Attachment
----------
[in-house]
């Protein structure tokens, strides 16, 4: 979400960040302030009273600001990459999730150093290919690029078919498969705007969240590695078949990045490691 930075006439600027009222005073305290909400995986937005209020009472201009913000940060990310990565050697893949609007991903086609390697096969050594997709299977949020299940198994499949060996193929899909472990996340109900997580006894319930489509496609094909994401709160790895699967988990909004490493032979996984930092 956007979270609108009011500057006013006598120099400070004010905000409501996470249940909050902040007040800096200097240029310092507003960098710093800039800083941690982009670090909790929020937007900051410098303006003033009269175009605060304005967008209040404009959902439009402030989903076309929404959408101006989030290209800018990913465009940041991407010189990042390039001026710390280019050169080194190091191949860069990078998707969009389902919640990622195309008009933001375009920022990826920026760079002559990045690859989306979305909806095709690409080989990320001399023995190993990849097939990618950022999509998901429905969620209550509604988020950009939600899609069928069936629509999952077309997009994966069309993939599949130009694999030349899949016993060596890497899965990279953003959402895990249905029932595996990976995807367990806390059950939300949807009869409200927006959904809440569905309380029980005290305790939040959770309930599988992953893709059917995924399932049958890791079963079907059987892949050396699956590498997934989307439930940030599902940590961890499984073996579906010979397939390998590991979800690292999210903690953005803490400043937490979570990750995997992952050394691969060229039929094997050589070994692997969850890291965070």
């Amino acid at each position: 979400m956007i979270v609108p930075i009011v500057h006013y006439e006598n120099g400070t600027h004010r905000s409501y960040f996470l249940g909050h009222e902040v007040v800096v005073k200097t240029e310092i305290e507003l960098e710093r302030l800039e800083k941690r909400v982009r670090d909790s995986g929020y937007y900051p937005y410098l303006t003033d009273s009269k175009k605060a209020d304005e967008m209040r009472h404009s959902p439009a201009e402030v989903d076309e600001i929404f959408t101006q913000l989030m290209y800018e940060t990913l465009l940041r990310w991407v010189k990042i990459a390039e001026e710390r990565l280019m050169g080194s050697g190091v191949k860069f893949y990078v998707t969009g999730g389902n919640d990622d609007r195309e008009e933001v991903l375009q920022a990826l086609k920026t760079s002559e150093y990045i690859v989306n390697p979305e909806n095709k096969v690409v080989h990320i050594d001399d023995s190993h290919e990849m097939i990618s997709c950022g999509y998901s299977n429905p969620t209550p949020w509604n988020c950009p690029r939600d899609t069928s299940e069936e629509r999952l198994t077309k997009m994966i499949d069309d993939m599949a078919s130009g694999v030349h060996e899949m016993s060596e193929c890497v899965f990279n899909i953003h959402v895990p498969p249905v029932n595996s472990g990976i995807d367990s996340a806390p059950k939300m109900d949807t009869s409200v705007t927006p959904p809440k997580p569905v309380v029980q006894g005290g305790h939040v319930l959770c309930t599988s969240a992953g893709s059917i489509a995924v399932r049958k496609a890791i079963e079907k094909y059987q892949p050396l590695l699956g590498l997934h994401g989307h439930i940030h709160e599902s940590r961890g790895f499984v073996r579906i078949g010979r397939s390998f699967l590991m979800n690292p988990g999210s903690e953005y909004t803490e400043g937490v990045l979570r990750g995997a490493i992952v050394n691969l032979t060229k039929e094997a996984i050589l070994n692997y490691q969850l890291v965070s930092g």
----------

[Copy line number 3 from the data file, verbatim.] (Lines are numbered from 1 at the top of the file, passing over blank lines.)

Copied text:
């Amino acid at each position: 979400m956007i979270v609108p930075i009011v500057h006013y006439e006598n120099g400070t600027h004010r905000s409501y960040f996470l249940g909050h009222e902040v007040v800096v005073k200097t240029e310092i305290e507003l960098e710093r302030l800039e800083k941690r909400v982009r670090d909790s995986g929020y937007y900051p937005y410098l303006t003033d009273s009269k175009k605060a209020d304005e967008m209040r009472h404009s959902p439009a201009e402030v989903d076309e600001i929404f959408t101006q913000l989030m290209y800018e940060t990913l465009l940041r990310w991407v010189k990042i990459a390039e001026e710390r990565l280019m050169g080194s050697g190091v191949k860069f893949y990078v998707t969009g999730g389902n919640d990622d609007r195309e008009e933001v991903l375009q920022a990826l086609k920026t760079s002559e150093y990045i690859v989306n390697p979305e909806n095709k096969v690409v080989h990320i050594d001399d023995s190993h290919e990849m097939i990618s997709c950022g999509y998901s299977n429905p969620t209550p949020w509604n988020c950009p690029r939600d899609t069928s299940e069936e629509r999952l198994t077309k997009m994966i499949d069309d993939m599949a078919s130009g694999v030349h060996e899949m016993s060596e193929c890497v899965f990279n899909i953003h959402v895990p498969p249905v029932n595996s472990g990976i995807d367990s996340a806390p059950k939300m109900d949807t009869s409200v705007t927006p959904p809440k997580p569905v309380v029980q006894g005290g305790h939040v319930l959770c309930t599988s969240a992953g893709s059917i489509a995924v399932r049958k496609a890791i079963e079907k094909y059987q892949p050396l590695l699956g590498l997934h994401g989307h439930i940030h709160e599902s940590r961890g790895f499984v073996r579906i078949g010979r397939s390998f699967l590991m979800n690292p988990g999210s903690e953005y909004t803490e400043g937490v990045l979570r990750g995997a490493i992952v050394n691969l032979t060229k039929e094997a996984i050589l070994n692997y490691q969850l890291v965070s930092g």